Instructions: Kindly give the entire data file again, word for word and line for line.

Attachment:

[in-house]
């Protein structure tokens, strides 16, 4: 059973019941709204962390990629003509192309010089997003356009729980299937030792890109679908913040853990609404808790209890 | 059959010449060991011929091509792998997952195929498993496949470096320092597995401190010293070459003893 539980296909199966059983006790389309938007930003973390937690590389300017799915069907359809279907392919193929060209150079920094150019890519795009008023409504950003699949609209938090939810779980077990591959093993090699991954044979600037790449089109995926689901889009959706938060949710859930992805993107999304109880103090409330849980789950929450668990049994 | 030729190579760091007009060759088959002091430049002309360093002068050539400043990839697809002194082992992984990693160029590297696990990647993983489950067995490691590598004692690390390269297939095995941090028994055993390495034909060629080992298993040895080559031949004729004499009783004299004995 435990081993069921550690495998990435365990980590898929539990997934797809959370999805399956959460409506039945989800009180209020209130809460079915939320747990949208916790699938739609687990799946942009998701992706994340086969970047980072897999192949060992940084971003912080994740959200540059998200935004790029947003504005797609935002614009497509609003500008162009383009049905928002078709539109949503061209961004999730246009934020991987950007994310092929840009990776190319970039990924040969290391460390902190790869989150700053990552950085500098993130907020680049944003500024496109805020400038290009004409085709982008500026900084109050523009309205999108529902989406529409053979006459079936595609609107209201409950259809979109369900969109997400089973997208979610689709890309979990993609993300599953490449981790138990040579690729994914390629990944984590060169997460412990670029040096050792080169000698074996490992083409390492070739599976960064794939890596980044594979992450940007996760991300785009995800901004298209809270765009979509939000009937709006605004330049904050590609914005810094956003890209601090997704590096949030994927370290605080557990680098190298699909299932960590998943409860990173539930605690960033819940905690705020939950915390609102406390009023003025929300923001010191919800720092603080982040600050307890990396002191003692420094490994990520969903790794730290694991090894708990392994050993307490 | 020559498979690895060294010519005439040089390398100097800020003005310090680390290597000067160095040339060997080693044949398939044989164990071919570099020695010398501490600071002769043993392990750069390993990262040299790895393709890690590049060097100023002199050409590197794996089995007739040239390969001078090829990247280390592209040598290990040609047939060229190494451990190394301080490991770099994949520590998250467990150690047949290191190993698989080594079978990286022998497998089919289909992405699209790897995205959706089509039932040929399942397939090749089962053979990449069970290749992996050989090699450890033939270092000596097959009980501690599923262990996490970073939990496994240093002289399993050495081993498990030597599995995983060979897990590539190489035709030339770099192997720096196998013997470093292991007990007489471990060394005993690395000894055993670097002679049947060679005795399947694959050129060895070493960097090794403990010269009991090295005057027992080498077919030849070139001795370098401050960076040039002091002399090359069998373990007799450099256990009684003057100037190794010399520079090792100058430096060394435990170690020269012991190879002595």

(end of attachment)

[in-house]
């Protein structure tokens, strides 16, 4: 059973019941709204962390990629003509192309010089997003356009729980299937030792890109679908913040853990609404808790209890 | 059959010449060991011929091509792998997952195929498993496949470096320092597995401190010293070459003893 539980296909199966059983006790389309938007930003973390937690590389300017799915069907359809279907392919193929060209150079920094150019890519795009008023409504950003699949609209938090939810779980077990591959093993090699991954044979600037790449089109995926689901889009959706938060949710859930992805993107999304109880103090409330849980789950929450668990049994 | 030729190579760091007009060759088959002091430049002309360093002068050539400043990839697809002194082992992984990693160029590297696990990647993983489950067995490691590598004692690390390269297939095995941090028994055993390495034909060629080992298993040895080559031949004729004499009783004299004995 435990081993069921550690495998990435365990980590898929539990997934797809959370999805399956959460409506039945989800009180209020209130809460079915939320747990949208916790699938739609687990799946942009998701992706994340086969970047980072897999192949060992940084971003912080994740959200540059998200935004790029947003504005797609935002614009497509609003500008162009383009049905928002078709539109949503061209961004999730246009934020991987950007994310092929840009990776190319970039990924040969290391460390902190790869989150700053990552950085500098993130907020680049944003500024496109805020400038290009004409085709982008500026900084109050523009309205999108529902989406529409053979006459079936595609609107209201409950259809979109369900969109997400089973997208979610689709890309979990993609993300599953490449981790138990040579690729994914390629990944984590060169997460412990670029040096050792080169000698074996490992083409390492070739599976960064794939890596980044594979992450940007996760991300785009995800901004298209809270765009979509939000009937709006605004330049904050590609914005810094956003890209601090997704590096949030994927370290605080557990680098190298699909299932960590998943409860990173539930605690960033819940905690705020939950915390609102406390009023003025929300923001010191919800720092603080982040600050307890990396002191003692420094490994990520969903790794730290694991090894708990392994050993307490 | 020559498979690895060294010519005439040089390398100097800020003005310090680390290597000067160095040339060997080693044949398939044989164990071919570099020695010398501490600071002769043993392990750069390993990262040299790895393709890690590049060097100023002199050409590197794996089995007739040239390969001078090829990247280390592209040598290990040609047939060229190494451990190394301080490991770099994949520590998250467990150690047949290191190993698989080594079978990286022998497998089919289909992405699209790897995205959706089509039932040929399942397939090749089962053979990449069970290749992996050989090699450890033939270092000596097959009980501690599923262990996490970073939990496994240093002289399993050495081993498990030597599995995983060979897990590539190489035709030339770099192997720096196998013997470093292991007990007489471990060394005993690395000894055993670097002679049947060679005795399947694959050129060895070493960097090794403990010269009991090295005057027992080498077919030849070139001795370098401050960076040039002091002399090359069998373990007799450099256990009684003057100037190794010399520079090792100058430096060394435990170690020269012991190879002595």